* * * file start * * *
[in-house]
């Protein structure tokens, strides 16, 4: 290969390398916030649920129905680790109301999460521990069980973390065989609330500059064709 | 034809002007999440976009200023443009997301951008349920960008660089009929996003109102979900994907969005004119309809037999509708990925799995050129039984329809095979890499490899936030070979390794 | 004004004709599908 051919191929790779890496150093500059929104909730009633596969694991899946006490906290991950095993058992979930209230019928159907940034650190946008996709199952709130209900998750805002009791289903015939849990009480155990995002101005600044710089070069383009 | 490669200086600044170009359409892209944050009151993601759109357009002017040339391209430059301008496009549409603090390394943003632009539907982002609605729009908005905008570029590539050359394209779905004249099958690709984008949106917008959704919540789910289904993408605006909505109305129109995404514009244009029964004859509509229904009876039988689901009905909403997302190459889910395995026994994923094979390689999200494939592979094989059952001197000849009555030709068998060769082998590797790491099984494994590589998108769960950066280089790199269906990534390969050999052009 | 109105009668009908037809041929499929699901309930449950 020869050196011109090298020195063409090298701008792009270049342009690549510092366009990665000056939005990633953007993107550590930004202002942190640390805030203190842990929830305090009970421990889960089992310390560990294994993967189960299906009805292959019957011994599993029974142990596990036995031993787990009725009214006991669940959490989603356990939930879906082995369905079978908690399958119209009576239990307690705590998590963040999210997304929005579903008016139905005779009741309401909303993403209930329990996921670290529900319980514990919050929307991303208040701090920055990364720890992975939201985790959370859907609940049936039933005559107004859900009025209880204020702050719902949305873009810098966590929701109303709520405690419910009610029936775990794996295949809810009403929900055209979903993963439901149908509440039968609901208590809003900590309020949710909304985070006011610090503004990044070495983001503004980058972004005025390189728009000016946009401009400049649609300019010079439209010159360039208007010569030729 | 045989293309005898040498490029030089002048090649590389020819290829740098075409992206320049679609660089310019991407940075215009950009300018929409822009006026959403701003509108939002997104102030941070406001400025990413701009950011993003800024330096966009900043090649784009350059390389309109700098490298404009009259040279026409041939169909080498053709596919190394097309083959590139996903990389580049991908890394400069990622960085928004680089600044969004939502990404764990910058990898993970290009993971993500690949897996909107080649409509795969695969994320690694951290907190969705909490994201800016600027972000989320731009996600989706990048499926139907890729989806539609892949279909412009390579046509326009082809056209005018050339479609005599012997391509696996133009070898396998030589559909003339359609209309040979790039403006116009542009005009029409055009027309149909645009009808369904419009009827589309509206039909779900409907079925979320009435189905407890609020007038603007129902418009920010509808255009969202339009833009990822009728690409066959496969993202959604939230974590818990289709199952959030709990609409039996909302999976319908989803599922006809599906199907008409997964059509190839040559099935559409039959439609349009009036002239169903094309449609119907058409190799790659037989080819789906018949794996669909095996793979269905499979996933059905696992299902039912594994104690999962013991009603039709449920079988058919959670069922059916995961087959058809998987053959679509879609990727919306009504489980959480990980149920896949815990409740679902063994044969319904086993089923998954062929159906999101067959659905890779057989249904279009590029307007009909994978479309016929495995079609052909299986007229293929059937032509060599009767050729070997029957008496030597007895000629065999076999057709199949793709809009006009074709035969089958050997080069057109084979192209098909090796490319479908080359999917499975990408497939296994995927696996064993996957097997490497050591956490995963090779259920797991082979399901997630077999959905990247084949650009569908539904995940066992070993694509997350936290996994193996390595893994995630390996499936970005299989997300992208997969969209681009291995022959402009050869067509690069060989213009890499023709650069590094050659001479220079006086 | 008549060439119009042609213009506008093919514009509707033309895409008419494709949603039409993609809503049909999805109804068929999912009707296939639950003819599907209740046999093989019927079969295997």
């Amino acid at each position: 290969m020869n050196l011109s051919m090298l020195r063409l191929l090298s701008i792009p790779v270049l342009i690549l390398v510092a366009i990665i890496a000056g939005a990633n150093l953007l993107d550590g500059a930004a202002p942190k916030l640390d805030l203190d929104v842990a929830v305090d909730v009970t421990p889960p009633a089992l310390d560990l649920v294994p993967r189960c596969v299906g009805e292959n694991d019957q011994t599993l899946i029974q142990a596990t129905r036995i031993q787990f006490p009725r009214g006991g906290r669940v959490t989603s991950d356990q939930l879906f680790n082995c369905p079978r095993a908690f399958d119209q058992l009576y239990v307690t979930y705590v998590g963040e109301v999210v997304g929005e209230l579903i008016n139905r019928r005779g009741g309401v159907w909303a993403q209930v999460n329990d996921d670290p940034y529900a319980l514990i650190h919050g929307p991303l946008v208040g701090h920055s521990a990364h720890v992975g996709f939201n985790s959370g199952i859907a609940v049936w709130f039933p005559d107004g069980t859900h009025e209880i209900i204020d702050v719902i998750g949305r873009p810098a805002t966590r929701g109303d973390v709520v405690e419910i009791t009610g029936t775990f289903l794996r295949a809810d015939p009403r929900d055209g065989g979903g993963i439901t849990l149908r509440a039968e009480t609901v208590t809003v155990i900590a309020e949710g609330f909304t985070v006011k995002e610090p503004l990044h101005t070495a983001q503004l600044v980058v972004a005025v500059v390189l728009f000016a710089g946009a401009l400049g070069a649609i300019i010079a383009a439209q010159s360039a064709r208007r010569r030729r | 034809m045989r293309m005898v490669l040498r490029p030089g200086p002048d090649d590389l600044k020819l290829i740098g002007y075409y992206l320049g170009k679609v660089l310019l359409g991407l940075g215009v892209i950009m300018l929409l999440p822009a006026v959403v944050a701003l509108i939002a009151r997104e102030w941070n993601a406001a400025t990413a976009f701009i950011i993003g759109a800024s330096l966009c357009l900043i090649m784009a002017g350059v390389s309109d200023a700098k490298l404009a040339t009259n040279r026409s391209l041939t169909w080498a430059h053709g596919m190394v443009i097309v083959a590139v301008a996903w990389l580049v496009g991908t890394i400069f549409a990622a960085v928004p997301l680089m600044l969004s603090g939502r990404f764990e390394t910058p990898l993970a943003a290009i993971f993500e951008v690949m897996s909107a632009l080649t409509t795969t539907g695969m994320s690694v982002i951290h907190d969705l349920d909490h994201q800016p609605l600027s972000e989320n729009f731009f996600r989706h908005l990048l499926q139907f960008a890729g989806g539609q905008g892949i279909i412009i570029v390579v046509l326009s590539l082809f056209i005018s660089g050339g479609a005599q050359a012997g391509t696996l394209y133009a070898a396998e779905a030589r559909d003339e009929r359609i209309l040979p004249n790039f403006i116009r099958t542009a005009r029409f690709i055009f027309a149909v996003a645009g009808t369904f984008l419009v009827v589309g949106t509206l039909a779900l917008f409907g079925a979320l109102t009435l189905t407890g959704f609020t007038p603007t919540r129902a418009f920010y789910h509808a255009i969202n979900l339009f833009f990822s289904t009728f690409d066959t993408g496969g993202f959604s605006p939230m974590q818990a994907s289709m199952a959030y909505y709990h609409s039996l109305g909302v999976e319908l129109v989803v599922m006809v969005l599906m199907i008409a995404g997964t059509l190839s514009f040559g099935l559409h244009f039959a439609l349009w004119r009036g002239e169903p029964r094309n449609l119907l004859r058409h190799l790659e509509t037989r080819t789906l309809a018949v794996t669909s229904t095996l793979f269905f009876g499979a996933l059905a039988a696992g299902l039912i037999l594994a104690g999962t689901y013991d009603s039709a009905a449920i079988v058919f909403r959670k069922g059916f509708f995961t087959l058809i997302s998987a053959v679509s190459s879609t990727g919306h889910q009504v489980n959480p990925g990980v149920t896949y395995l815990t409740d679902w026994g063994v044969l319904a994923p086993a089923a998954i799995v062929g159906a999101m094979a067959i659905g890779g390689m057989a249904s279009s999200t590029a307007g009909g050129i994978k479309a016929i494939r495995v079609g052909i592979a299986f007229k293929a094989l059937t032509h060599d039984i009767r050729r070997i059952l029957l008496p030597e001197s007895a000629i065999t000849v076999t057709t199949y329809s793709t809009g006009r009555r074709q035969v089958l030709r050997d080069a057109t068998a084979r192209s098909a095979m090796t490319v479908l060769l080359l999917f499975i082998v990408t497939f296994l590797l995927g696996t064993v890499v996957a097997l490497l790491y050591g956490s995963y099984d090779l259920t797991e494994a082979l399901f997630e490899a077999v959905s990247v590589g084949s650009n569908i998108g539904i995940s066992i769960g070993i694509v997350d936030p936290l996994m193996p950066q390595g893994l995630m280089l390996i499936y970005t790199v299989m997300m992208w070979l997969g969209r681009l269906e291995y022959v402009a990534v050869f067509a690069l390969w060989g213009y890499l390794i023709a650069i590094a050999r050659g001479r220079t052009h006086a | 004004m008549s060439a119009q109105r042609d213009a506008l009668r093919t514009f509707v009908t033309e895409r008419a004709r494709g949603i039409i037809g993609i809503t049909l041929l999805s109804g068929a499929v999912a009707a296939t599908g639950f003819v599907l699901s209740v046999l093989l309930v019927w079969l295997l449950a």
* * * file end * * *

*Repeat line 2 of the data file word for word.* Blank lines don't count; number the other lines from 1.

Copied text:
């Protein structure tokens, strides 16, 4: 290969390398916030649920129905680790109301999460521990069980973390065989609330500059064709 | 034809002007999440976009200023443009997301951008349920960008660089009929996003109102979900994907969005004119309809037999509708990925799995050129039984329809095979890499490899936030070979390794 | 004004004709599908 051919191929790779890496150093500059929104909730009633596969694991899946006490906290991950095993058992979930209230019928159907940034650190946008996709199952709130209900998750805002009791289903015939849990009480155990995002101005600044710089070069383009 | 490669200086600044170009359409892209944050009151993601759109357009002017040339391209430059301008496009549409603090390394943003632009539907982002609605729009908005905008570029590539050359394209779905004249099958690709984008949106917008959704919540789910289904993408605006909505109305129109995404514009244009029964004859509509229904009876039988689901009905909403997302190459889910395995026994994923094979390689999200494939592979094989059952001197000849009555030709068998060769082998590797790491099984494994590589998108769960950066280089790199269906990534390969050999052009 | 109105009668009908037809041929499929699901309930449950 020869050196011109090298020195063409090298701008792009270049342009690549510092366009990665000056939005990633953007993107550590930004202002942190640390805030203190842990929830305090009970421990889960089992310390560990294994993967189960299906009805292959019957011994599993029974142990596990036995031993787990009725009214006991669940959490989603356990939930879906082995369905079978908690399958119209009576239990307690705590998590963040999210997304929005579903008016139905005779009741309401909303993403209930329990996921670290529900319980514990919050929307991303208040701090920055990364720890992975939201985790959370859907609940049936039933005559107004859900009025209880204020702050719902949305873009810098966590929701109303709520405690419910009610029936775990794996295949809810009403929900055209979903993963439901149908509440039968609901208590809003900590309020949710909304985070006011610090503004990044070495983001503004980058972004005025390189728009000016946009401009400049649609300019010079439209010159360039208007010569030729 | 045989293309005898040498490029030089002048090649590389020819290829740098075409992206320049679609660089310019991407940075215009950009300018929409822009006026959403701003509108939002997104102030941070406001400025990413701009950011993003800024330096966009900043090649784009350059390389309109700098490298404009009259040279026409041939169909080498053709596919190394097309083959590139996903990389580049991908890394400069990622960085928004680089600044969004939502990404764990910058990898993970290009993971993500690949897996909107080649409509795969695969994320690694951290907190969705909490994201800016600027972000989320731009996600989706990048499926139907890729989806539609892949279909412009390579046509326009082809056209005018050339479609005599012997391509696996133009070898396998030589559909003339359609209309040979790039403006116009542009005009029409055009027309149909645009009808369904419009009827589309509206039909779900409907079925979320009435189905407890609020007038603007129902418009920010509808255009969202339009833009990822009728690409066959496969993202959604939230974590818990289709199952959030709990609409039996909302999976319908989803599922006809599906199907008409997964059509190839040559099935559409039959439609349009009036002239169903094309449609119907058409190799790659037989080819789906018949794996669909095996793979269905499979996933059905696992299902039912594994104690999962013991009603039709449920079988058919959670069922059916995961087959058809998987053959679509879609990727919306009504489980959480990980149920896949815990409740679902063994044969319904086993089923998954062929159906999101067959659905890779057989249904279009590029307007009909994978479309016929495995079609052909299986007229293929059937032509060599009767050729070997029957008496030597007895000629065999076999057709199949793709809009006009074709035969089958050997080069057109084979192209098909090796490319479908080359999917499975990408497939296994995927696996064993996957097997490497050591956490995963090779259920797991082979399901997630077999959905990247084949650009569908539904995940066992070993694509997350936290996994193996390595893994995630390996499936970005299989997300992208997969969209681009291995022959402009050869067509690069060989213009890499023709650069590094050659001479220079006086 | 008549060439119009042609213009506008093919514009509707033309895409008419494709949603039409993609809503049909999805109804068929999912009707296939639950003819599907209740046999093989019927079969295997």